For about five years now I have been a member of the German Tolkien Society (DTG = Deutsche Tolkien Gesellschaft). Founded in Cologne in 1997, at the moment the society has about 500 members, including most of the leading Tolkien-scholars in Germany. Their website is at:

The DTG publishes their journal, the "Flammifer von Westernis" three times a year, and once a year "Hither Shore", their year-book which contains the proceedings of the previous year's Tolkien Seminar, as well as current Tolkien-research.

The Tolkien Seminar takes place once a year as a weekend-long conference. In 2006 it is going to be in Mainz, with the "History of Middle-earth" as its subject.

Also once a year there's the Tolkien Thing (Tolkien Moot), the major event of the society. It's usually a mixture of talks, presentations, workshops, games and lots and lots of fun. Since DTG-members live all over Germany (or even abroad), the Thing is the possibility for most to meet once a year.

Some of the society's activities are organised by local groups, so-called "Smials" or "Stammtischen". They are based in major German cities. These events are the "Tolkien Tage" (Tolkien Days) where people can listen to talks and readings, try their Tolkien-knowledge at quizzes, try out games or workshops, and generally meet Tolkien-folk for a chat and some good food.

Like almost everywhere, in Germany interest in Tolkien has increased with the movies. There are other events not directly organised by the DTG, although they usually add to the programme by giving talks or organising workshops. Some take place in historic castles and combine Tolkien and other Fantasy-themes, as well as Medieval/Reenactment-interests. These events are the annual "Tolkien-Fest" in Hohensolms or the "Schicksalsfest" near Siegen.

And of course there's "RingCon", said to be the world's largest Tolkien/Fantasy convention. A number of actors from the LotR-movies have attended the event in the past, as well as several thousands of fans. For more information:

3. I know that you also like Beowulf, which is suspected to be one of the Tolkien's inspirations. What do you think is so special in this heroic poem that moved Tolkien so deeply? I also wonder what similarities and differences do you see between those two great pieces of literature.

Oh dear, to answer these questions I would have to write a book - and indeed quite a number have been written or are being written. Perhaps you should rather ask Tom Shippey or Michael Drout or other for an answer ;). In fact, there's some really good stuff on this subject in Shippey's "Road to Middle-Earth". But I'll try and add my two pence.

What I think both works have in common, and also what moved Tolkien so deeply about Beowulf is a celebration of language. Tolkien loved Old English, and the anonymous Beowulf-poet used it masterfully. Tolkien surely admired this. Also Beowulf contains references to older tales and legends from a remote past that can only be glimpsed at. These must also have fascinated Tolkien: the layering of the story and its strong foundations in myth (and language).

4. What are your main inspirations in art and literature (except Tolkien and Beowulf) and how do they influence your image as an artist?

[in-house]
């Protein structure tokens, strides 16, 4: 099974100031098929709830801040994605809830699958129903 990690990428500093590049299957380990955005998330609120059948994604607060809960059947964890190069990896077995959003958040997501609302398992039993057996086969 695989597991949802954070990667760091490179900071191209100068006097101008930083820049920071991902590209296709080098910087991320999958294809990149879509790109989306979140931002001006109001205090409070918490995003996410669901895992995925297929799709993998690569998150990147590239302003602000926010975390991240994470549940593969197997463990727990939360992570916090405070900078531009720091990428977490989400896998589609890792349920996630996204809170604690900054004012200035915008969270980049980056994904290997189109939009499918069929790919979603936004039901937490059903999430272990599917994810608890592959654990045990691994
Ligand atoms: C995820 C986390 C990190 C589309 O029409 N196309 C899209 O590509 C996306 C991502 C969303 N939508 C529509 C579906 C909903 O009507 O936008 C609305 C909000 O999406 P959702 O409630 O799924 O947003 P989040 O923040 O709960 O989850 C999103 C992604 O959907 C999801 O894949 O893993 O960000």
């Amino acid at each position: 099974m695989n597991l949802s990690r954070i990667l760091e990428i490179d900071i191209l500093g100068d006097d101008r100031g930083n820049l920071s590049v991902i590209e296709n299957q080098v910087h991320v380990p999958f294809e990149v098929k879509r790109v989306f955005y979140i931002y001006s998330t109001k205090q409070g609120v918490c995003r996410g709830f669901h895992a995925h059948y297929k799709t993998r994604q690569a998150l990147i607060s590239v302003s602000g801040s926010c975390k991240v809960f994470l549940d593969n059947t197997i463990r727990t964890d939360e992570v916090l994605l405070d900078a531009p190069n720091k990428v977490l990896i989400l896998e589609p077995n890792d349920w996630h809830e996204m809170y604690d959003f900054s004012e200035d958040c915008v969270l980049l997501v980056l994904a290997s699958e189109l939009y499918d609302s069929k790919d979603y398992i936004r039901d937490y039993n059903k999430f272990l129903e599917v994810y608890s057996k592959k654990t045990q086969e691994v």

There are several artists whose art I admire and who inspire me, for different reasons. There is a number of illustrators, mostly from the Golden Age of Illustration, such as Arthur Rackham, Edmund Dulac, Ivan Bilibin. Then there's Alan Lee, one of my greatest inspirations. The Pre-Raphaelites and Art Noveau-artists continue to inspire me, as does the art of Jan Vermeer, Edward Hopper, and many more whose names have just slipped my mind.

Another great source of inspiration is photography, especially landscape and nature photography. I often use photographs for reference, to get lighting or details of landcape right.

Inspiration I also derive from films and cinematography. The 16:9-format of most of my Tolkien-illustrations was based on the idea that they are like stills from a movie. Ideas for the composition and the lighting of scenes I also often get from films.

In literature I'm greatly interested in Tolkien's own mythological and historical sources. Also the books I read as a child, mostly by Astrid Lindgren, Otfried Preußler and Michael Ende.

Well, and often inspiration simply happens, and sometimes I can't recall the actual source.

5. And what is so unusual in the works of Tolkien himself that makes them one of your main sources of inspiration?

I think it's the combination of many things I like and that I've found in other works of art and literature. There seems to be some of all the things I cherish in Tolkien's works.

6. When and in what circumstances did you decide to create a serie of illustrations to Tolkien's works? Was it shortly after reading his books - or maybe you needed firstly some time to think about it? Which of your works was the very first one? Were you satisfied with the result?

My first Tolkien-inspired piece was a drawing of Frodo and the hobbits with their ponies in the Old Forest, created some days or so after I'd read the passage for the first time, as a birthday present for a classmate who was also reading LotR. I think I was fairly pleased with the result.

7. Which other Tolkien illustrators do you like the most and which the least? Why?

I've already mentioned Alan Lee. He's my favourite Tolkien- (and not just Tolkien-) illustrator. I like his approach to illustration, and of course admire his mastery of watercolour. His pencil-drawings are also very good.

I'm a great fan of Tolkien's own art, too, which is often underestimated by admirers of his books, in my opinion.

John Howe's art I like for its dynamic and the way the scenes are lit. Ted Nasmith is excellent at rendering landscape and especially clouds and weather. Catherine Chmiel and Jenny Dolfen are great at depicting characters.

Illustrators I don't care so much for are eg. the Brothers Hildebrand, Darrell Sweet or Rowena Morrill. While I think they are good artists who excell in their chosen medium, their interpretations of Tolkien's works don?t match my own imagination.